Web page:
When I was a kid, my dad would intermittently pop little notes in my lunch bag. “Daaaad. That’s so embarrassing” I would moan after finding one of his I love you, Princess! post-its. (He also liked to torment me by cutting my sandwiches into 8 or more pieces, but that’s a story for another day).
Confession: I acted like it bothered me to discover these written displays of affection, but I secretly liked it. You’re never too old to be surprised at lunch time. Who doesn’t appreciate an unexpected note of encouragement?
Recently I realized that although I occasionally send similar notes to my boys, I could improve my performance in this area. Pinterest will tell you that you should use hand-crafted paper, calligraphy, and flowery rhymes to create odes of love to your offspring, but I’m here to tell you that any gesture is valued. I’ve recommitted to speak love into the lives of my children on a more frequent basis. Won’t you join me?
Here are a few samples, to inspire you on your Affection Journey.
I like to have a theme, but it’s not essential. You be you.
The direct approach is always in style.
Above all, be specific.
Are you with me? Let’s do this.
Have an inspired note you’ve sent with your little angel? Share it over on my Facebook page and help inspire other like-minded parents. Alright, alright, commiserate, we can commiserate together.
Recently a kindergarten student was struggling with going to music class. His biggest concern was the noise and busyness of so many kids singing together. A coworker and I debated about how much we should force the issue. It was a tough balance between expecting him to do what the class was doing and respecting his sensitivity.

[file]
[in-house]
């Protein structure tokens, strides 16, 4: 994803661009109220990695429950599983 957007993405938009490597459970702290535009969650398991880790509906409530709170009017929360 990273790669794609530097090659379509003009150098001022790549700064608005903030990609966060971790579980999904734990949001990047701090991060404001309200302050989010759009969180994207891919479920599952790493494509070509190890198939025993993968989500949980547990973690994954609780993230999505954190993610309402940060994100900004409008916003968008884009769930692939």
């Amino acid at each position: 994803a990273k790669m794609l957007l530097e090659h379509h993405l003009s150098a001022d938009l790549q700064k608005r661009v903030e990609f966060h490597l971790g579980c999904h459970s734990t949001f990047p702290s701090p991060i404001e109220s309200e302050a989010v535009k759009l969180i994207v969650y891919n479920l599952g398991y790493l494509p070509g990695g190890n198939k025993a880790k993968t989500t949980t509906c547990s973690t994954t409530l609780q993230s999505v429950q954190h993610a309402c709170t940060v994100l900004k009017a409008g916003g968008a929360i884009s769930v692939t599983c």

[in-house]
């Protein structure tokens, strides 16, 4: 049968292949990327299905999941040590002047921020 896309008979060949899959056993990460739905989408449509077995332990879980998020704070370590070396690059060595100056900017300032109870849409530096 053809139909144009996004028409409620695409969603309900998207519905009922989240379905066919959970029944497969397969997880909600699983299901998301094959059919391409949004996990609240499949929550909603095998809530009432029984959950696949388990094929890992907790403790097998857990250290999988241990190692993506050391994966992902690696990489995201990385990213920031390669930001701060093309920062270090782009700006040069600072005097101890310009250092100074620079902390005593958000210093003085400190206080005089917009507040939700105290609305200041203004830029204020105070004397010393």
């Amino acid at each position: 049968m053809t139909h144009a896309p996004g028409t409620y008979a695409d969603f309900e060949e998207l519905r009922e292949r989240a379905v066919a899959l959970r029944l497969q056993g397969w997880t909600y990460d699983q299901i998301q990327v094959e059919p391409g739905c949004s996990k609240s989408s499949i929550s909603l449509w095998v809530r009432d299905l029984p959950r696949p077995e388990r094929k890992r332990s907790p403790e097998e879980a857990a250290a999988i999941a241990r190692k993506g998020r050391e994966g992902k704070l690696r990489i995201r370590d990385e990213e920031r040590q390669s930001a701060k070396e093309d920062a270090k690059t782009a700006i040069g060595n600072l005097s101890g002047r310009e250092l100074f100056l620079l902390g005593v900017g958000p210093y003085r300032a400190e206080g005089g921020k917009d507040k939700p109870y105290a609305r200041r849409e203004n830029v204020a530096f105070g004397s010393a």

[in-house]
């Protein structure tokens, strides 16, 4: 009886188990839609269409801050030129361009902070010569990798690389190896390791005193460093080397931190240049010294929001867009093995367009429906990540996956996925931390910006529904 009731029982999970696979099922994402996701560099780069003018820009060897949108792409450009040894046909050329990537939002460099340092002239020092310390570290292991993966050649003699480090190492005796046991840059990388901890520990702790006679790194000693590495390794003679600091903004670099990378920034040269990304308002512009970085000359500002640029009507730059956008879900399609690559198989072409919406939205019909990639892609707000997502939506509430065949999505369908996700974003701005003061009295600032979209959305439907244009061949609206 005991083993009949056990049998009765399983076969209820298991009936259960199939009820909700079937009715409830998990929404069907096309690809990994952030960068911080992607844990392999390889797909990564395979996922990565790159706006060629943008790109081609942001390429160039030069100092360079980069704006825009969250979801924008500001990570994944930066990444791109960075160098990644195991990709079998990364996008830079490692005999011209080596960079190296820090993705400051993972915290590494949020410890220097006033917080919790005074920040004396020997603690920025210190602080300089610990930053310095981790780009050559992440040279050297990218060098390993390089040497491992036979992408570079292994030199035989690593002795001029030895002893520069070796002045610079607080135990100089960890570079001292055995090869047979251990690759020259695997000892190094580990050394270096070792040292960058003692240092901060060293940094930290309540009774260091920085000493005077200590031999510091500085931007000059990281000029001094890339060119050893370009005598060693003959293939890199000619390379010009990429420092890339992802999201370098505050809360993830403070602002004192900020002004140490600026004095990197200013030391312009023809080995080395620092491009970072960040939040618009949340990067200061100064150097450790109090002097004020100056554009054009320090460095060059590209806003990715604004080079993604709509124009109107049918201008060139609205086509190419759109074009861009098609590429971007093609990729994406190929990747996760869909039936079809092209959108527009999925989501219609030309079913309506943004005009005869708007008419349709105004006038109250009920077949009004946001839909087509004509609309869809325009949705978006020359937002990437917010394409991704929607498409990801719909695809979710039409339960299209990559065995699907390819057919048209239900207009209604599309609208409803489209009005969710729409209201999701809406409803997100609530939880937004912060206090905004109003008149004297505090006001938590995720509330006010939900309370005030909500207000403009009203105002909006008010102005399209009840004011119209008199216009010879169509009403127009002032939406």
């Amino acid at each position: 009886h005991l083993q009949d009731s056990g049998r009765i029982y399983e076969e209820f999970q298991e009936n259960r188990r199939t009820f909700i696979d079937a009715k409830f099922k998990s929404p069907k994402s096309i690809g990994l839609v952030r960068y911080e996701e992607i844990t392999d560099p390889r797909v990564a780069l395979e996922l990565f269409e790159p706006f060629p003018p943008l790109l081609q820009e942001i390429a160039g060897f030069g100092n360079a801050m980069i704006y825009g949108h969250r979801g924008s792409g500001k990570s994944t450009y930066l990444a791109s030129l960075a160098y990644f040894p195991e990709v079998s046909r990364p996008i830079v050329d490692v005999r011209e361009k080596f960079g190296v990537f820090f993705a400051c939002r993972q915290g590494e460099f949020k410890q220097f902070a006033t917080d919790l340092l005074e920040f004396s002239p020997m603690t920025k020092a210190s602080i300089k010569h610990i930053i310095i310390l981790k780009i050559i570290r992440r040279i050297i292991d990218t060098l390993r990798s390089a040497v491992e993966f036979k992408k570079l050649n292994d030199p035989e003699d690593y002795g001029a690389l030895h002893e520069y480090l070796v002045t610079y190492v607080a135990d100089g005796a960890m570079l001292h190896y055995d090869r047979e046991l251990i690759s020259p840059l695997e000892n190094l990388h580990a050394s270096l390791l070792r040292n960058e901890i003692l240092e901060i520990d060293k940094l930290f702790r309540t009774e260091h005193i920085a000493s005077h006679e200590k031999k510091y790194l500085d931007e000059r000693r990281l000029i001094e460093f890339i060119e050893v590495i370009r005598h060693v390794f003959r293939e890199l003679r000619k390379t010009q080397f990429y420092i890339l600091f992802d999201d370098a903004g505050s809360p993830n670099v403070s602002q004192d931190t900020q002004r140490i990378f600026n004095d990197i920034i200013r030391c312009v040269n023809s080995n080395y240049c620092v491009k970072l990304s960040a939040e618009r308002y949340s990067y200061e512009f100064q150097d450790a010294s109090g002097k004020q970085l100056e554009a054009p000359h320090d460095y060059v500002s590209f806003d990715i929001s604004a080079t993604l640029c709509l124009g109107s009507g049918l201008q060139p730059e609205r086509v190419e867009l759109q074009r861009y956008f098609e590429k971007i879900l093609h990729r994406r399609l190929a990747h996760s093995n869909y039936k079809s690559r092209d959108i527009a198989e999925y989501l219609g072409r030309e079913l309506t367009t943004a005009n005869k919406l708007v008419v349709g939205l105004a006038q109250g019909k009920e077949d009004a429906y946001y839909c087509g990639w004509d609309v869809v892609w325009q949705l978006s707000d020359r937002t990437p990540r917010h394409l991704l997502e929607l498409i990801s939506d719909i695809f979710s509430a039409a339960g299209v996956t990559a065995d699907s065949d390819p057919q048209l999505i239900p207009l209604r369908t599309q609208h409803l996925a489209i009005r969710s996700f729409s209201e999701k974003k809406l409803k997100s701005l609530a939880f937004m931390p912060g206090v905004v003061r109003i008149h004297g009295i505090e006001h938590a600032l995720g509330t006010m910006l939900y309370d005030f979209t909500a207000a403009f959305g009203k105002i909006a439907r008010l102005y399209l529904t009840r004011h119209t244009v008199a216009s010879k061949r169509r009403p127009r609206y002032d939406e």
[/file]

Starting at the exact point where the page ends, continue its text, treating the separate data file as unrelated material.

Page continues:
What to do, what to do.
Then I told him a story.
When I was in about grade two, my dad took me to Niagara Falls. They had the biggest ferris wheel ever. It was so high you wouldn’t believe it. Now, I don’t like heights. Being really high up makes my stomach feel funny and I get scared. My dad knew this. But he also knew that the ride might be a once in a lifetime moment. So he made me a deal. He said:
“Try it for one rotation. Just one. We’re the only ones here. I will tell the operator that if you want to get off, I will signal him to stop it after one time. But if you’re okay after one time around, then I’ll give the thumbs up and we’ll go again. Every time we get to the bottom, I’ll signal to him and you can decide when you want to get off. Deal?”
Even though I still felt nervous and scared, I got on the ride and we went around. And you know what? It was amazing. I did love it. Yes, every time we got to the top my stomach flipped a little, but my dad was with me and I trusted him. I saw things from that ferris wheel that I would never see from the ground. I was glad I tried it out.
Then I looked my little friend in the eye and said, “This is your ferris wheel moment.”
I asked him if we could make a deal. He had told me he didn’t want headphones on because they hurt his ears, so that wouldn’t help him in music class. No problem, no headphones. I suggested he could sit right at the back, close to the door. He agreed. Then I suggested we give it a try for five minutes, he countered with one, I came back with two and we shook hands. Off we went to music class. And he did it! He sat in his spot and we were both surprised when my timer beeped announcing the two minutes was over. He declined my offer to stay longer and we agreed that next week we would try for three minutes.
This is your ferris wheel moment.